An accident. Funny thing, I used to always tell him I was going to die before I got to thirty-five, but he beat me to it.
Yeah, I always used to tell Lauren there was no doubt I was going to go first, and I had no doubt about it. Little did I know.
She talked to me for a while. She pulled no punches. She said the first two years would be a nightmare (and they were). She said "getting over it" was bullshit, and that I never would. She said she had just passed the twentieth anniversary and something about it being twenty years made it particularly difficult.
My husband is very understanding, she said. He was there for me. I'm lucky.
I thanked her profusely for speaking to me. One of the many disheartening things about widowerhood was watching myself disappear into the dark shadows of anonymity. My family and close friends were there for me, they stuck with me through thick and thin, but so many people who knew me and Lauren back when began to act like I had died, too. They looked away when I tried to say hello, they pretended they didn't see me in the supermarket or in the school parking lot. It was like they thought widowhood was a contagious disease they could catch by acknowledging me.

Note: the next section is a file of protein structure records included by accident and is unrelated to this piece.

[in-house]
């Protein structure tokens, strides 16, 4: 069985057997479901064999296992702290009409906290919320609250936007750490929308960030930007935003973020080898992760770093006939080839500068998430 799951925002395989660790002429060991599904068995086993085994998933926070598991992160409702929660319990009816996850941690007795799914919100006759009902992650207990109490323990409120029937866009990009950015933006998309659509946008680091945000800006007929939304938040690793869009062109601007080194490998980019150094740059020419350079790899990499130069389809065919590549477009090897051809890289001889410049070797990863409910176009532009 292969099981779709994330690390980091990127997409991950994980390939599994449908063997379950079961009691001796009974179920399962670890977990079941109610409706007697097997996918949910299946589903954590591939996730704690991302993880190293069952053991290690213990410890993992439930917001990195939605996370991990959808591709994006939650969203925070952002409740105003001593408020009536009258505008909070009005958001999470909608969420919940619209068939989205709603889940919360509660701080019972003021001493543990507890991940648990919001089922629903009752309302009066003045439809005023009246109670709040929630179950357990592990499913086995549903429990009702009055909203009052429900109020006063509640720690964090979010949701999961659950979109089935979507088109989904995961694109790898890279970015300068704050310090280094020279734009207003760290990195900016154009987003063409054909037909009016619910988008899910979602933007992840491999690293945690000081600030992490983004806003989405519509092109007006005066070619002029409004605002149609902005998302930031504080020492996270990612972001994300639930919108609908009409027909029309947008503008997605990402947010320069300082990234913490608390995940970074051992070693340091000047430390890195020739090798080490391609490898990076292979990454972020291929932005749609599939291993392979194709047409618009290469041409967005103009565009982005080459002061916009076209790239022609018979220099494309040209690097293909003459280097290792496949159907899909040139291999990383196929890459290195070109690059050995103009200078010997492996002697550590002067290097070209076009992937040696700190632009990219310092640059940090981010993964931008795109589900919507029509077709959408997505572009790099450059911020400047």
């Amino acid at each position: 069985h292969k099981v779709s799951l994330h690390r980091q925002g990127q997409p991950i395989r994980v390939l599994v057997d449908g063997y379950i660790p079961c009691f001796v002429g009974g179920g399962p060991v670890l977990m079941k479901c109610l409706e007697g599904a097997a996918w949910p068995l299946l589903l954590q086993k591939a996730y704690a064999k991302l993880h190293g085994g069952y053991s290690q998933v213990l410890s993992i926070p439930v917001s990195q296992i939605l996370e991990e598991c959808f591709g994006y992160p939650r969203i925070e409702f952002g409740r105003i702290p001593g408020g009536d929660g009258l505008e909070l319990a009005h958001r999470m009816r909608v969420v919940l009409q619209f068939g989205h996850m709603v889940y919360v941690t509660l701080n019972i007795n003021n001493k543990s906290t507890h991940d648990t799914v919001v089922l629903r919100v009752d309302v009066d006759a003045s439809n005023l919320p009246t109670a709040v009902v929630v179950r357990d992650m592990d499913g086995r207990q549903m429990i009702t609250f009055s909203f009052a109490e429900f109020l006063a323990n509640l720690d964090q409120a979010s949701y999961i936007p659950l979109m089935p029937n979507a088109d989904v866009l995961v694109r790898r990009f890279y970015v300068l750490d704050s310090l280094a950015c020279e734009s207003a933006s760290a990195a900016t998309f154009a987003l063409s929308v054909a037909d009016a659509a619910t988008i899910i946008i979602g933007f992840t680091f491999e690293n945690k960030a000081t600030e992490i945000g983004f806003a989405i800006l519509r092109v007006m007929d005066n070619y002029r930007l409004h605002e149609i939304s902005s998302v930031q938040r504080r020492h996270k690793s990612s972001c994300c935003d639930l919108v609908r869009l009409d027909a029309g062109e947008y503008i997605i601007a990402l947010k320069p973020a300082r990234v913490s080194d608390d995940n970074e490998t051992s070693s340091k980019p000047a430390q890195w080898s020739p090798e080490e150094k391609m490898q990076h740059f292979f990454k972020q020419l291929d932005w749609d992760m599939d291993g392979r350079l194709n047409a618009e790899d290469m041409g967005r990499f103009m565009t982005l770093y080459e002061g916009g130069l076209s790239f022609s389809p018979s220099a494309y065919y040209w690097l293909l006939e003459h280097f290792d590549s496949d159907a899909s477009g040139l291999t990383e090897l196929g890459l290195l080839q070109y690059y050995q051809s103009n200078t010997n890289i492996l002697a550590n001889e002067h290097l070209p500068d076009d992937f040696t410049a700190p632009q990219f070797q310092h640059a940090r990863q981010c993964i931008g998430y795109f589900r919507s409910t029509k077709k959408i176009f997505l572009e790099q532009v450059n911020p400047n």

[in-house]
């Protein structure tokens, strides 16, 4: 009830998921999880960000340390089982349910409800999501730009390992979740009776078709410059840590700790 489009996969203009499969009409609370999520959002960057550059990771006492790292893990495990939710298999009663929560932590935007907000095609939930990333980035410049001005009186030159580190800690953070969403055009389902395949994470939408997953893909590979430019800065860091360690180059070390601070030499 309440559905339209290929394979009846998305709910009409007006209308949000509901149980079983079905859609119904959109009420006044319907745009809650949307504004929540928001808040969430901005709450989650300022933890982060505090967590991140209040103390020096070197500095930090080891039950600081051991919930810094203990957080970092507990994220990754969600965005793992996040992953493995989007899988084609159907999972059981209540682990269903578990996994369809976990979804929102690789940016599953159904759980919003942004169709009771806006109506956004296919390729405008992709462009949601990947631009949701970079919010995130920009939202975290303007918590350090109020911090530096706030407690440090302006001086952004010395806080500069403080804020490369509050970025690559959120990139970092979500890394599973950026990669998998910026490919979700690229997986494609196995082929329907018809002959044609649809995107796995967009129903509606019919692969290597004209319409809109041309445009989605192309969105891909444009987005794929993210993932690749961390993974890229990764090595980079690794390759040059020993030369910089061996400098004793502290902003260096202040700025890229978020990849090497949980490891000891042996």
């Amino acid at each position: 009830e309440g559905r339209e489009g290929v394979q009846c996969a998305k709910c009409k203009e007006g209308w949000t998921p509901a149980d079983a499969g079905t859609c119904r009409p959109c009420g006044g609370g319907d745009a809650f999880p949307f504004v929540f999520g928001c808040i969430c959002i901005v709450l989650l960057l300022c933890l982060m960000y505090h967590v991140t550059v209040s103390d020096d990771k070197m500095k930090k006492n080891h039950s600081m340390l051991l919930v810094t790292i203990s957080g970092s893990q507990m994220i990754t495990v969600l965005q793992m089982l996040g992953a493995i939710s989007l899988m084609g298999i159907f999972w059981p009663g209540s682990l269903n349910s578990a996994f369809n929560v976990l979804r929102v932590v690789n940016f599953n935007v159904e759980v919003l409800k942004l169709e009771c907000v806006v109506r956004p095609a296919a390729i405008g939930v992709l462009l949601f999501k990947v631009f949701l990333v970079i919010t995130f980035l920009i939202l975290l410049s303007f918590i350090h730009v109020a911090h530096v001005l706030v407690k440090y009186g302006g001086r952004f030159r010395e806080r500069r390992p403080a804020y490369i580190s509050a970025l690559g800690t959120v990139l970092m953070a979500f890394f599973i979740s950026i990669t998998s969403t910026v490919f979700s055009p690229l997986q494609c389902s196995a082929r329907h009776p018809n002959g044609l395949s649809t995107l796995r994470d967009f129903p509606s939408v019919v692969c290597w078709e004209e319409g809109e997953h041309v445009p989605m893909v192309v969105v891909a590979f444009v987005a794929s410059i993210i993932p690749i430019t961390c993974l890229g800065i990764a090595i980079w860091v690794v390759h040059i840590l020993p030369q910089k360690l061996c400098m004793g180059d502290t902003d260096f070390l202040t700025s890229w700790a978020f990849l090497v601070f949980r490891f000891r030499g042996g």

Wednesday night, tired, late, at a quarter to seven, I drove Bailey on up to the third and, he claimed, final night of tryouts.
Coach is making cuts tonight, he said.
You sure it's tonight?
Is he going to tell you there or is going to call people tomorrow or something?
OK. Well, good luck. Try your best and hope for the best.
A couple hours later, I drove on up to fetch him.
Oddly enough, Sheila had left a CD playing, one I used to play all the time as I drove through the darkness all those years ago. I forwarded to one cut, "Shankill Butchers." I remembered the way it cut through me back then, as that whole album did, but this cut especially. It was one of the ones.
"'cause everybody knows...if you don't..."
The way he sang the word don't used to gut me.
"...mind...your mother's words...a wicked wind will blow...your ribbons from your curls..."
I pulled in behind the line of cars at the curb, hit rewind to start the song over. Dark outside, save the curbside lights.